It's the beverage backlash rocking the bluegrass state.
"If you're going to make bourbon, you really need to be in Kentucky, and we want you in Kentucky to do that," said Jack Mazurak said.
Mazurak is the director of governmental and regulatory affairs for the Kentucky Distillers' Association.
The point of contention? The end of a barrel tax.
In March, Governor Andy Beshear signed off on a bill outlining the phasing out of the property tax placed on aging barrels of bourbon in the state.
The phase-out, which will begin in 2026, will see that tax reduced by a few percentage points each year, leading to its full elimination by 2043—a move being applauded by the state's roughly $9 billion bourbon industry.
"From an economic development perspective. When you look at a barrel tax, that's a punishment for growth. That's a punishment for success," Mazurak said.
Mazurak says the annual barrel tax was problematic as the demand for bourbon has been growing, leading distillers to produce and store more aging barrels of bourbon and therefore pay more in taxes.
"Last year, we had 12 million barrels aging in the state and paid $40 million in barrel taxes. So, you know, it went from 9.5 million in 2009, 2014 when things really started taking off, it was about $14 million in barrel taxes we paid. But I mean, just the increments that it was jumping each year was incredible. And it's a growing pain," Mazurak said.
Mazurak says the barrel tax only served as a deterrent for new distillers looking to set up shop in the state.
"If you're a startup, if you want to come to Kentucky and start up a small distillery, that's a major disincentive," Mazurak said. "So, you could go to Tennessee; you could go to Ohio, Indiana. You could go anywhere, right? And start up your distillery and not face these costs."
But while distillers are static about the tax break, counties that are home to distillers are now bracing for a financial hit in the coming years. In a state that's estimated to produce95% of the world's bourbon, that's big money.
"They feel like they haven't been listened to, like they've been thrown under the bus, like they've been abandoned, like they haven't been supported, like they've been very supportive of this industry. I'm not so sure they're going to be in the future," Pam Thomas said.
Pam Thomas is a senior fellow at the Kentucky Center for Economic Policy.
She says, like anywhere else, property taxes are used to fund local services. In the case of the funds collected from the barrel tax, that money has historically been used to fund schools, emergency services like fire and police, roads, and more in Kentucky.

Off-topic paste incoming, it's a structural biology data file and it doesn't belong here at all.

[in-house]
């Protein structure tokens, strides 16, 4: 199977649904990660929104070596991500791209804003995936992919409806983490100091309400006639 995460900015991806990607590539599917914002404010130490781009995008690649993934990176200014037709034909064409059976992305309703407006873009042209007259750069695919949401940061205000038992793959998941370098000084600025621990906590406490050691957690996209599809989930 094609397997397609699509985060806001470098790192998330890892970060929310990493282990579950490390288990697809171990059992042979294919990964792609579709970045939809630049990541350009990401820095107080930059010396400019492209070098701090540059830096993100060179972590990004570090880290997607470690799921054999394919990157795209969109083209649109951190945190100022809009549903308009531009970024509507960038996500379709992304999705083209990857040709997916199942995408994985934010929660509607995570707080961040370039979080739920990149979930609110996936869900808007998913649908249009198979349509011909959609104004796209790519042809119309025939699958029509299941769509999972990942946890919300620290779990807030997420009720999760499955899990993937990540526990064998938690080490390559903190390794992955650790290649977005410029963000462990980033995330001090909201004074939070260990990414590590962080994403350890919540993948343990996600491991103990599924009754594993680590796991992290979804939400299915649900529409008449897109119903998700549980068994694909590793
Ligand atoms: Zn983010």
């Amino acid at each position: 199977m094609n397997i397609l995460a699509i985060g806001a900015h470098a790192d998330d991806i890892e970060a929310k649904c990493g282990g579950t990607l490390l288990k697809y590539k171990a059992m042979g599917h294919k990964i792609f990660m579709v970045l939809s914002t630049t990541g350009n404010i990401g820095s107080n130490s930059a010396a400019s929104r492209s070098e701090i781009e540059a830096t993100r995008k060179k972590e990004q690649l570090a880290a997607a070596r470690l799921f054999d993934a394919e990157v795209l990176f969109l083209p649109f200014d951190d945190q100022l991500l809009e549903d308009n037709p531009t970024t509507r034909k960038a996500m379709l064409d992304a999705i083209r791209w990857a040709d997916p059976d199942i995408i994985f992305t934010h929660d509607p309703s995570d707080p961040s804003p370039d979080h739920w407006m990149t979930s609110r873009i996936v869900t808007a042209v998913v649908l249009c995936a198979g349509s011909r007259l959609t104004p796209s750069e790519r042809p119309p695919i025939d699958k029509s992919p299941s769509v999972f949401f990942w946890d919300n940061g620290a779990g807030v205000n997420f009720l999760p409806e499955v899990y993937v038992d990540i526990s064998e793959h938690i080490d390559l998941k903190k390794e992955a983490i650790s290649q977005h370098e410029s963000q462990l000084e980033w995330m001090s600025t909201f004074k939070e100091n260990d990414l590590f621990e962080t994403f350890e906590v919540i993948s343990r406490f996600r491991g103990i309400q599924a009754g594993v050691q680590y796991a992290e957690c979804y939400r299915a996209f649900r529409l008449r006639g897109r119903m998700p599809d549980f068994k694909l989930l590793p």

"The thing about local governments in Kentucky is they do not have a lot of revenue sources. Their biggest revenue source is their property tax," Thomas said. "The thing about local governments in Kentucky is they do not have a lot of revenue sources. Their biggest revenue source is their property tax."
Thomas says overall, many counties are struggling with the bourbon industry's claims that the barrel tax has been a burden on business.
"It's pretty clear, given the growth of the industry, and you can go and look at the press releases from the governor's office, that they're in a boom, that they're in a huge boom, that the boom is already expected to last more than five years. So, the argument that it's making us not competitive, it just really doesn't hold water," Thomas said.
She adds that dropping the tax might end up disconnecting the industry from the communities where it operates as well.
"I just don't think they're going to get the local support that they got before because they do feel like they've been duped. And, you know, I would say that they have," Thomas said.
Thomas says the distillers knew what they were getting into when they opened their doors in Kentucky.
"Every single distillery that's come into Kentucky, and there's like 90 of them now; just a few years ago, there were only 14 or 15. They did a cost-benefit analysis that included the barrel tax, and they decided to come here anyway," Thomas said.
But for Mazurak, there are more important things.
"Bourbon is wonderful to have, the enthusiasm and the tourism, and the demand. But at the end of the day, it's not a grocery item; you know, nobody has to have it. It's not a good tax policy to balance your county budget or to really have it tied in with schools because your kids' education and my kids' education is more important than that," Mazurak said.
Making the bourbon battle a topic of discussion at Kentucky watering holes for years to come.
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